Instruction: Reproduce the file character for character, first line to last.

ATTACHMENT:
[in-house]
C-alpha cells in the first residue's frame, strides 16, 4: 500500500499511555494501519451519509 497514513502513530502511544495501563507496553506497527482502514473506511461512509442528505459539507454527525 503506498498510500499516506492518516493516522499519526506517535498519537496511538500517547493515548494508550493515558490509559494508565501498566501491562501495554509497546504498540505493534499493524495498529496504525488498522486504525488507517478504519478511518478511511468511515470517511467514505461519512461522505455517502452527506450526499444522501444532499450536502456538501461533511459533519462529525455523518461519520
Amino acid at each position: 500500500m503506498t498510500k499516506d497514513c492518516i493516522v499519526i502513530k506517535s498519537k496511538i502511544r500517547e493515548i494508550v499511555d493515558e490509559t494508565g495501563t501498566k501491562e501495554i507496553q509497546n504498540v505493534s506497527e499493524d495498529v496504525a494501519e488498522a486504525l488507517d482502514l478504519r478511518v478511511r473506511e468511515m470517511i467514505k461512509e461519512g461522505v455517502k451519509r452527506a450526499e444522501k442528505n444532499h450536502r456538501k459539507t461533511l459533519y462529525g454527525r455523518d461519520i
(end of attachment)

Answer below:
[in-house]
C-alpha cells in the first residue's frame, strides 16, 4: 500500500499511555494501519451519509 497514513502513530502511544495501563507496553506497527482502514473506511461512509442528505459539507454527525 503506498498510500499516506492518516493516522499519526506517535498519537496511538500517547493515548494508550493515558490509559494508565501498566501491562501495554509497546504498540505493534499493524495498529496504525488498522486504525488507517478504519478511518478511511468511515470517511467514505461519512461522505455517502452527506450526499444522501444532499450536502456538501461533511459533519462529525455523518461519520
Amino acid at each position: 500500500m503506498t498510500k499516506d497514513c492518516i493516522v499519526i502513530k506517535s498519537k496511538i502511544r500517547e493515548i494508550v499511555d493515558e490509559t494508565g495501563t501498566k501491562e501495554i507496553q509497546n504498540v505493534s506497527e499493524d495498529v496504525a494501519e488498522a486504525l488507517d482502514l478504519r478511518v478511511r473506511e468511515m470517511i467514505k461512509e461519512g461522505v455517502k451519509r452527506a450526499e444522501k442528505n444532499h450536502r456538501k459539507t461533511l459533519y462529525g454527525r455523518d461519520i